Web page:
Today while scheduling work appointments I inadvertently dialed an old acquaintance instead of the intended recipient. I was initially frustrated when my old friend answered rather than the person I needed to talk to, thinking I did not have time for this.
I opted to tell the truth about the mistaken call and asked how he was doing. I was shocked to hear that he was doing okay, other than waiting to hear from the physician who would tell him whether or not he is a candidate for a liver transplant.
It seems he has non-alcoholic cirrhosis of the liver. I didn’t even know there is such a thing. After a few minutes of catching up, I told him I would be praying for him and that I would check on him in two days after he sees his physician to determine if he is going on a liver transplant list.
After the call I struggled to return to the work sitting before me. I was sorry for my initial irritation at being distracted. I thought about my promise to pray for him.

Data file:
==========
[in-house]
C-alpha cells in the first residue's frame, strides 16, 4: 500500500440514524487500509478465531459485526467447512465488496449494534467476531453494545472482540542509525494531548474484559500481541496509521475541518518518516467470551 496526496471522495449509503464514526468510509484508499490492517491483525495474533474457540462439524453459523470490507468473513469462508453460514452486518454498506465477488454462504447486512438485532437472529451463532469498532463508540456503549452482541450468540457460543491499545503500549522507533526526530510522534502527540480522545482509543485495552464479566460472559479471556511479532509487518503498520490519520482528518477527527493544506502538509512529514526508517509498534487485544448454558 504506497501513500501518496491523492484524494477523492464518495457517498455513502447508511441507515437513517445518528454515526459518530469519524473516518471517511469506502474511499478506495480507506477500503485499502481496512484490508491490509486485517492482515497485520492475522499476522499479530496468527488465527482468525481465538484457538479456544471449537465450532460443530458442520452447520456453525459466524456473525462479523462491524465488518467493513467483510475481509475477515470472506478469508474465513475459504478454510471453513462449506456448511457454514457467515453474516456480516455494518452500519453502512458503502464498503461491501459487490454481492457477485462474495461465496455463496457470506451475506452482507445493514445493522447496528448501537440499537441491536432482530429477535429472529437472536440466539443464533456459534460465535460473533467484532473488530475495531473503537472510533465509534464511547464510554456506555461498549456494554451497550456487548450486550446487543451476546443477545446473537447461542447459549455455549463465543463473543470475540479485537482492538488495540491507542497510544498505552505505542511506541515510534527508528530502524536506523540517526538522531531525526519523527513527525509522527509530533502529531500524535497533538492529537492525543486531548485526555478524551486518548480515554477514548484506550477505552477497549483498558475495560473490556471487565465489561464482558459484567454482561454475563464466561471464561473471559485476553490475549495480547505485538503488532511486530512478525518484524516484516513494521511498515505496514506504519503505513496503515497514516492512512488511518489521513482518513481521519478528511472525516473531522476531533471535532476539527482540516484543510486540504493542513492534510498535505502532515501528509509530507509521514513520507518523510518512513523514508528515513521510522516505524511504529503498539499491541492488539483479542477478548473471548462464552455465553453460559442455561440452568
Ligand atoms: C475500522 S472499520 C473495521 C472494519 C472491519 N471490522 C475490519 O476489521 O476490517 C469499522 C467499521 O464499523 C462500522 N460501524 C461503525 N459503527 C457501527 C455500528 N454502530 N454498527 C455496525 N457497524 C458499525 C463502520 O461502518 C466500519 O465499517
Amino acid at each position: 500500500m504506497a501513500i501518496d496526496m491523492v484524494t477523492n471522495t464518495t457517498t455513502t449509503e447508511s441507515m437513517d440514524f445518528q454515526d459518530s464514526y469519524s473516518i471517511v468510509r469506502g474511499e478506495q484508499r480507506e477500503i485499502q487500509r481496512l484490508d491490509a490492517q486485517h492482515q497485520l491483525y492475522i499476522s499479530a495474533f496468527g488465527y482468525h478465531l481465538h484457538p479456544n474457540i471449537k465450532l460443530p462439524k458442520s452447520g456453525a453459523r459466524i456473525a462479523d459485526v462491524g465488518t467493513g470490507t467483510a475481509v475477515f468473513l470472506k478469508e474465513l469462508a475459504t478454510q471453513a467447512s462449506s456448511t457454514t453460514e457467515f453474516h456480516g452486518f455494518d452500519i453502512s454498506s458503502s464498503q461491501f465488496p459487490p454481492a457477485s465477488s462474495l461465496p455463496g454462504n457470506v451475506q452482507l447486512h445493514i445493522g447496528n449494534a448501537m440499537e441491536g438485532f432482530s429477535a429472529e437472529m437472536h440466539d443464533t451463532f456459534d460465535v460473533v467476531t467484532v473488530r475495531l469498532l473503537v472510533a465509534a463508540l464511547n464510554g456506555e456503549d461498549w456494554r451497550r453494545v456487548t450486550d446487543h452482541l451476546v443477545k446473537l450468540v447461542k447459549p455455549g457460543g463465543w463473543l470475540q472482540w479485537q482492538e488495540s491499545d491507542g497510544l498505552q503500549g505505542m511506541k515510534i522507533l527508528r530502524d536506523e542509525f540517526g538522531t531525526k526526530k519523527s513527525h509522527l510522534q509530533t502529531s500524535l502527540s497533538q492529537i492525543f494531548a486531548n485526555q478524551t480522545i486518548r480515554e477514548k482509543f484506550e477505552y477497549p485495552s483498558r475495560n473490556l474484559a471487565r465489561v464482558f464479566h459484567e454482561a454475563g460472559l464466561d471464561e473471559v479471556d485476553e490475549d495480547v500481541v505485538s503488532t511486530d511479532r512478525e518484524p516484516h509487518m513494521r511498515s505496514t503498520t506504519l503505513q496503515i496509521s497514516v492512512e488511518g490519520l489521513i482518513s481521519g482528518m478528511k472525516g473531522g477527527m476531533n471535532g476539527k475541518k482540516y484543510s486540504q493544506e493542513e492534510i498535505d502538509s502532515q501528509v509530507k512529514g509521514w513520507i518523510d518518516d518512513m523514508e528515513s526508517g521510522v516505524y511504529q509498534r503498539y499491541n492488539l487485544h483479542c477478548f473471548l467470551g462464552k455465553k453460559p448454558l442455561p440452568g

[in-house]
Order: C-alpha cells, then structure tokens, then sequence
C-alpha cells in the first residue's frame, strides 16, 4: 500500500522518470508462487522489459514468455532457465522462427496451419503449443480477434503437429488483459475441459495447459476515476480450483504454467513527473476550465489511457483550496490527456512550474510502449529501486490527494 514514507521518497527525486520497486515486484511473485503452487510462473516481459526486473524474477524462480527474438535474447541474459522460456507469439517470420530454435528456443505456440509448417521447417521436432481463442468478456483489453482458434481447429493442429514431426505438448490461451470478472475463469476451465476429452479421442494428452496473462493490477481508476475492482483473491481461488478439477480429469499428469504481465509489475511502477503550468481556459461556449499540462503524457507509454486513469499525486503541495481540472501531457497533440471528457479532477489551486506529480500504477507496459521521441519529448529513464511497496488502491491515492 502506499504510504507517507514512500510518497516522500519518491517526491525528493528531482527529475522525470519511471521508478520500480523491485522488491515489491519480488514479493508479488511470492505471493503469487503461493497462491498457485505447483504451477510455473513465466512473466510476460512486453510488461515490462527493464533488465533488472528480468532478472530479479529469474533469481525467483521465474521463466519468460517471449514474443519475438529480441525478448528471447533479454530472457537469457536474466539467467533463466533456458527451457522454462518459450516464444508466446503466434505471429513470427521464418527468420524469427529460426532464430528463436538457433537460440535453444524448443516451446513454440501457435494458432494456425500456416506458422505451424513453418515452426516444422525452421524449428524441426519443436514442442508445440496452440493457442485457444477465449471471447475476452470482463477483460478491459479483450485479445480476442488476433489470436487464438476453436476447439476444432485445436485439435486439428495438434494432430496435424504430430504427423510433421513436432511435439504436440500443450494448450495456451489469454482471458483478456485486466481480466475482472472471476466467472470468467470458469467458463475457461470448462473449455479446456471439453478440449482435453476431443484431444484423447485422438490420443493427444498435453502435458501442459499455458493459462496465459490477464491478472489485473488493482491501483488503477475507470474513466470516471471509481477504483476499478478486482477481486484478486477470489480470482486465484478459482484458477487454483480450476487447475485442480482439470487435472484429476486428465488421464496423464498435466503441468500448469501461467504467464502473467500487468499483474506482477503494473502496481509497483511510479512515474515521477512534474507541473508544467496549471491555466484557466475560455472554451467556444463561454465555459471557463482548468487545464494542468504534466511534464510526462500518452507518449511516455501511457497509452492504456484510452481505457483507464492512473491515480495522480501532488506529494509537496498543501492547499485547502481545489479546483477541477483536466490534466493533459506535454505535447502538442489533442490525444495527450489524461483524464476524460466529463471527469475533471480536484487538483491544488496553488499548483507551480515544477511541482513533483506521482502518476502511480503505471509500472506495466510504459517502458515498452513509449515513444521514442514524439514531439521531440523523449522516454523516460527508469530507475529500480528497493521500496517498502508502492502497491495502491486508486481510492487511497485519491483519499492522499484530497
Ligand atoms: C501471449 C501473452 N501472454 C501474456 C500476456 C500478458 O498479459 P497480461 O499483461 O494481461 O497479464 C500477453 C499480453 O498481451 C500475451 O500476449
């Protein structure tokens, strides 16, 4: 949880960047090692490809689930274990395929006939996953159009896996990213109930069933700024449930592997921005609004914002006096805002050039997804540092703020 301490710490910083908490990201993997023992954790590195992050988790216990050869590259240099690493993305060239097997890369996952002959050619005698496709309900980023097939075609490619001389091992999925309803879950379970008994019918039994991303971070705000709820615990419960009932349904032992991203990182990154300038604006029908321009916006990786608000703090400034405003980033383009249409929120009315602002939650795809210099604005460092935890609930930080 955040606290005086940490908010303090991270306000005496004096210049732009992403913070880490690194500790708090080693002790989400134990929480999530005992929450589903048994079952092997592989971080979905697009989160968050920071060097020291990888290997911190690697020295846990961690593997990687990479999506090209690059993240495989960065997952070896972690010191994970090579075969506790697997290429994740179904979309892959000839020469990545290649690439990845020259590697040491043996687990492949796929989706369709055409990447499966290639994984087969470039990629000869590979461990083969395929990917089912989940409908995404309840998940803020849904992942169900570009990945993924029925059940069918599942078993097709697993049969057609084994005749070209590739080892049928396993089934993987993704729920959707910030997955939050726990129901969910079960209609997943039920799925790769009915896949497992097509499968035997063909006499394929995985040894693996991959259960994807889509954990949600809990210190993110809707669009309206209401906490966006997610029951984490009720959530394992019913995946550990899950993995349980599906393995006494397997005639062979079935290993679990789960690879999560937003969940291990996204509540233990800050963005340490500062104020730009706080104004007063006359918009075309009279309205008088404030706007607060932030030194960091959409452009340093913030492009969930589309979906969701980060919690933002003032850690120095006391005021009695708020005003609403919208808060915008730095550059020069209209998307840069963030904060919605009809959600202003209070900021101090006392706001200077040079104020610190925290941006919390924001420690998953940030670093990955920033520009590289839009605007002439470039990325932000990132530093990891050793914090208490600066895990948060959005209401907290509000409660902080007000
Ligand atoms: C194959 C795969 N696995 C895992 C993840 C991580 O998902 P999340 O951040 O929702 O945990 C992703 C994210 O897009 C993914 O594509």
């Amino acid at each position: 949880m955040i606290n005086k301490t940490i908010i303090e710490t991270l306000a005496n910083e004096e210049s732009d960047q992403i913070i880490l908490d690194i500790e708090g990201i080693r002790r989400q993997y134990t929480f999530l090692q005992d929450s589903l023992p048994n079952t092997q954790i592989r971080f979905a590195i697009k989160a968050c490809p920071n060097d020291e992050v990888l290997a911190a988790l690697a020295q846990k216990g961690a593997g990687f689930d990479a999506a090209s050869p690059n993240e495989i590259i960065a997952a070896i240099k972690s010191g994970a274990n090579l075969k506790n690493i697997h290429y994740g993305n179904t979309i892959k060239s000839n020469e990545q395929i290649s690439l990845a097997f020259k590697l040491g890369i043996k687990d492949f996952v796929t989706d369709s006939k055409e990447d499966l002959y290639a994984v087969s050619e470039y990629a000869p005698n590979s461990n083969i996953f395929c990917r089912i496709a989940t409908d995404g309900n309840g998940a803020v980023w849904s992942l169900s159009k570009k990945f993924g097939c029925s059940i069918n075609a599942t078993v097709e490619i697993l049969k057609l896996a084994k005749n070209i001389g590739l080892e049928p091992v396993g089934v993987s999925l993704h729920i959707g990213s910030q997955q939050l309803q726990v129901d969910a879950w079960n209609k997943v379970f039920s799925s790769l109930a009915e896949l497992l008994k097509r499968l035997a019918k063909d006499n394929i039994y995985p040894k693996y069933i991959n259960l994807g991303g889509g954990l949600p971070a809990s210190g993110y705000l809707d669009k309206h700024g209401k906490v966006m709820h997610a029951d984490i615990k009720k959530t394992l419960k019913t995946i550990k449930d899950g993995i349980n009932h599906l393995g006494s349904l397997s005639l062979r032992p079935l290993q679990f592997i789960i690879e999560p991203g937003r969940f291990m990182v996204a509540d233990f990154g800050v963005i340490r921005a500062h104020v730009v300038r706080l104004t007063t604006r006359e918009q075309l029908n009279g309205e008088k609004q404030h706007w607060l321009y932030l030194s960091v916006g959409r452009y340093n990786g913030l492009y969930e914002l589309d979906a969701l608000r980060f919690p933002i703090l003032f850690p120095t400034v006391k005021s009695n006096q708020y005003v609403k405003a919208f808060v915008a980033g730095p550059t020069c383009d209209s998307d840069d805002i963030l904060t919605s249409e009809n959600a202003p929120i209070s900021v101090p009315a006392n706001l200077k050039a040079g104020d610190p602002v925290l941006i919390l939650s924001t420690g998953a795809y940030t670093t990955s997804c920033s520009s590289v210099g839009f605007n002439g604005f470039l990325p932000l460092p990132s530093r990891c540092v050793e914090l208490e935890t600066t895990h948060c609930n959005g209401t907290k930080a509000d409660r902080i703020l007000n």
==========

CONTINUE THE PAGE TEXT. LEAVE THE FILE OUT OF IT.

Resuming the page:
I’ve never had a serious illness, but I have seen it up close and experienced the grief of watching someone you love face a frightening health ordeal.
How easy it is to say, “I’ll pray for you.” I’ll add you to the list of needs, mostly my own, that I lift up to the Father and be done with it.
But what does God call us to do? My dear friend Nancy Scarbrough says we are never more Christ-like that when we enter into another person’s suffering.
I think I won’t wait until bedtime to pray for Gary. I’ll just stop right now and pray for him. And I am going to make that call on Friday. Perhaps I’ll even reach out to his sweet wife and tell her I am praying for her, and when the time comes, I’ll be there to help in any way that I can.
After all, my old friend opened the door for one of life’s greatest opportunities. To show love to a friend. To share his grief. And to pray for healing.